Almost Home by Joan Bauer
When twelve-year-old Sugar’s grandfather dies and her gambling father takes off yet again, Sugar and her mother lose their home in Missouri. They head to Chicago for a fresh start, only to discover that fresh starts aren’t so easy to come by for the homeless. Nevertheless, Sugar’s mother has taught her to be grateful no matter what, so Sugar does her best. With the help of a rescue dog, Shush; a foster family; a supportive teacher; a love of poetry; and her own grace and good humor, Sugar comes to understand that while she can’t control the hand life deals her, she can control how she responds.
The Mighty Miss Malone by Christopher Paul Curtis
Deza is the smartest girl in her class in Gary, Indiana, singled out by teachers for a special path in life. But the Great Depression hit Gary hard, and there are no jobs for black men. When her father leaves to find work, Deza, Mother, and her brother Jimmie go in search of him, and end up in a Hooverville outside Flint, Michigan. Jimmie’s beautiful voice inspires him to leave the camp to be a performer, while Deza and Mother find a new home, and cling to the hope that they will find Father. The twists and turns of their story reveal the devastation of the Depression and prove that Deza truly is the Mighty Miss Malone.
Will Sparrow’s Road by Karen Cushman
In his thirteenth year, Will Sparrow, liar and thief, becomes a runaway. On the road, he encounters a series of con artists—a pickpocket, a tooth puller, a pig trainer, a conjurer—and learns that others are more adept than he at lying and thieving. Then he reluctantly joins a traveling troupe of “oddities,” including a dwarf and a cat-faced girl, holding himself apart from the “monsters” and resolving to be on guard against further deceptions. At last Will is forced to understand that appearances are misleading and that he has been his own worst deceiver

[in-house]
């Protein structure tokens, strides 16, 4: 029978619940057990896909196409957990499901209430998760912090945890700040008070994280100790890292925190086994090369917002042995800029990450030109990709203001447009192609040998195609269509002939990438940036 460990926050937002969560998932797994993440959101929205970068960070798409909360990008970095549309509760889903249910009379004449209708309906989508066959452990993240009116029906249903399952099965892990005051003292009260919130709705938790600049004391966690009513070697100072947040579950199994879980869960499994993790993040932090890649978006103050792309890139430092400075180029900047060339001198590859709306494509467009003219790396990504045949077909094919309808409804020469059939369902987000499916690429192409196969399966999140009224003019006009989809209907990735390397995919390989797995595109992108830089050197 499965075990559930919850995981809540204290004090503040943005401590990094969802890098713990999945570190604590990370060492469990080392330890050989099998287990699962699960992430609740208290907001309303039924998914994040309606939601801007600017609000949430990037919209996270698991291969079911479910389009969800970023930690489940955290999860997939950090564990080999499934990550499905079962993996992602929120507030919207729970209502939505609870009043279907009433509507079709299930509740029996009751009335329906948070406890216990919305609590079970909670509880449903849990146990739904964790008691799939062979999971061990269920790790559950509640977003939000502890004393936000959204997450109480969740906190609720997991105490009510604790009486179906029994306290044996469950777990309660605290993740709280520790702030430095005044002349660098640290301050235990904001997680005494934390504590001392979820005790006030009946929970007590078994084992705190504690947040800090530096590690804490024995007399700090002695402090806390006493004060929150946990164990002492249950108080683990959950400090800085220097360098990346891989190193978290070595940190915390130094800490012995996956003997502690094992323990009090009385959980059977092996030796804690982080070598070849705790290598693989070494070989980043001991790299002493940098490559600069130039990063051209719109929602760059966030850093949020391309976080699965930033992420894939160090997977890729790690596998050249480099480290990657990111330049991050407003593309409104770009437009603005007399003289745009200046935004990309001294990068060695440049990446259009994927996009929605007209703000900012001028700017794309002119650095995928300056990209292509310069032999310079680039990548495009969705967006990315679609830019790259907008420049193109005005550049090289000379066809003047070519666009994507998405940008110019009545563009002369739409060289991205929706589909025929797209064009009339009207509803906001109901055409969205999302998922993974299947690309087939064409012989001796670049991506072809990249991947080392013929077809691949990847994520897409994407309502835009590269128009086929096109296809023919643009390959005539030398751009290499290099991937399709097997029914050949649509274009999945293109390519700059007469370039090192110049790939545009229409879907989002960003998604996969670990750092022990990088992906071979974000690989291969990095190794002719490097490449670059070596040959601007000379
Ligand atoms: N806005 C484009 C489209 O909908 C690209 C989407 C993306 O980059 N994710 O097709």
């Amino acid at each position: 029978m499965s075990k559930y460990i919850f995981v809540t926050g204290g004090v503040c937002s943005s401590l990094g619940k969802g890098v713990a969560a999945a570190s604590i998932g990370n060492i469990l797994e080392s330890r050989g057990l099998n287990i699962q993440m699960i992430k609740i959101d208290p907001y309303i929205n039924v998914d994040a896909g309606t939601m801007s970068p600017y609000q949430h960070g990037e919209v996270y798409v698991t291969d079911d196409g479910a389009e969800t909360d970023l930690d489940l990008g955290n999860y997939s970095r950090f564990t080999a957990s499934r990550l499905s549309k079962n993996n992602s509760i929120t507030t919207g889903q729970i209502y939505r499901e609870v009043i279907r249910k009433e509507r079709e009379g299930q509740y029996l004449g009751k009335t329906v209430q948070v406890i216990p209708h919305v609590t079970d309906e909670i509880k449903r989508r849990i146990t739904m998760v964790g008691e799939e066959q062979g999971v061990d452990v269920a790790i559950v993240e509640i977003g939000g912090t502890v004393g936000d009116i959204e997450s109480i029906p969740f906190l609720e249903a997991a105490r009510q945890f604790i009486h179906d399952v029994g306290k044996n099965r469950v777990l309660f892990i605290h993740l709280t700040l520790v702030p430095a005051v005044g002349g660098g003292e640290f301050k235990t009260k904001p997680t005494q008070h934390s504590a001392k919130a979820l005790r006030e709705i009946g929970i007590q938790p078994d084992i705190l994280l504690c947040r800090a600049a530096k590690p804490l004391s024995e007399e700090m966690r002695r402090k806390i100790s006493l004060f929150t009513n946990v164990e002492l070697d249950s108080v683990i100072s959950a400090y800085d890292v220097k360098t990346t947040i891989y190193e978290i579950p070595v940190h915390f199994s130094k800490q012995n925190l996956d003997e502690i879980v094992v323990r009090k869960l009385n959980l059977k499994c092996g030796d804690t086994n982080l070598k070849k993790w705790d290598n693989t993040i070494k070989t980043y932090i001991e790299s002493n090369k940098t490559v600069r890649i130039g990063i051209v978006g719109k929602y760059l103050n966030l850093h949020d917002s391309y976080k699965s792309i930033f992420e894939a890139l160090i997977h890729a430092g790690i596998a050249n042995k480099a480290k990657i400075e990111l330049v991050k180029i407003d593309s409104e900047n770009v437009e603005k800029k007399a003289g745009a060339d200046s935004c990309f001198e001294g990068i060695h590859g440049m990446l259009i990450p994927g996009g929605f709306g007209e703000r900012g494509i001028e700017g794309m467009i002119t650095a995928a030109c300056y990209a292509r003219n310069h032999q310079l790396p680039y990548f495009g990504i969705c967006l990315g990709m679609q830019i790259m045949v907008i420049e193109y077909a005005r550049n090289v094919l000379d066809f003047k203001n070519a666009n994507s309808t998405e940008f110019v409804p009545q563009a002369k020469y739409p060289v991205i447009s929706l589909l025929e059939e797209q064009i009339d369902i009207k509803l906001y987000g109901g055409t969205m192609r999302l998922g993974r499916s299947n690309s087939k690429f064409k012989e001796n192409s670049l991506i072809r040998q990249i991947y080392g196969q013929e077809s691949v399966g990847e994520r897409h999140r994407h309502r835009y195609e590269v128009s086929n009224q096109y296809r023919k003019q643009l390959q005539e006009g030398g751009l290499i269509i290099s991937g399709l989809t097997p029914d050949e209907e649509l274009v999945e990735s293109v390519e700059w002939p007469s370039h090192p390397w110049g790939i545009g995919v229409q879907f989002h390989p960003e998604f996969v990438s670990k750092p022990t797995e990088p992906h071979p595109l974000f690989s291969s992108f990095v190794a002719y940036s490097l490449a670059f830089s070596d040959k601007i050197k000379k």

In a Glass Grimmly by Adam Gidwitz
Oversize plant life, eerie amphibious royalty, and fear-inducing creatures abound in a new take on some of the grimmest of Grimm tales! Follow Jack and Jill as they enter startling new landscapes that may (or may not) be scary, bloody, terrifying, and altogether true. Happily ever after just isn’t cutting it anymore! Jack and Jill explore a new set of tales from the Brothers Grimm and others, including Jack and the Beanstalk and The Frog Prince in this sequel to A Tale Dark and Grimm.
The Hero’s Guide to Saving Your Kingdom by Christopher Healy
Prince Liam. Prince Frederic. Prince Duncan. Prince Gustav. You’ve never heard of them, have you? These are the princes who saved Sleeping Beauty, Cinderella, Snow White, and Rapunzel, (respectively) and yet, thanks to those lousy bards who wrote the tales, you likely know ALL of them only as Prince Charming. But this is about to change. Rejected by their princesses and cast out of their castles, Liam, Frederic, Duncan, and Gustav stumble upon an evil plot that could endanger each of their kingdoms. Now it’s up to them to triumph over their various shortcomings, take on trolls, bandits, dragons, witches, and other assorted terrors, and become the heroes no one ever thought they could be.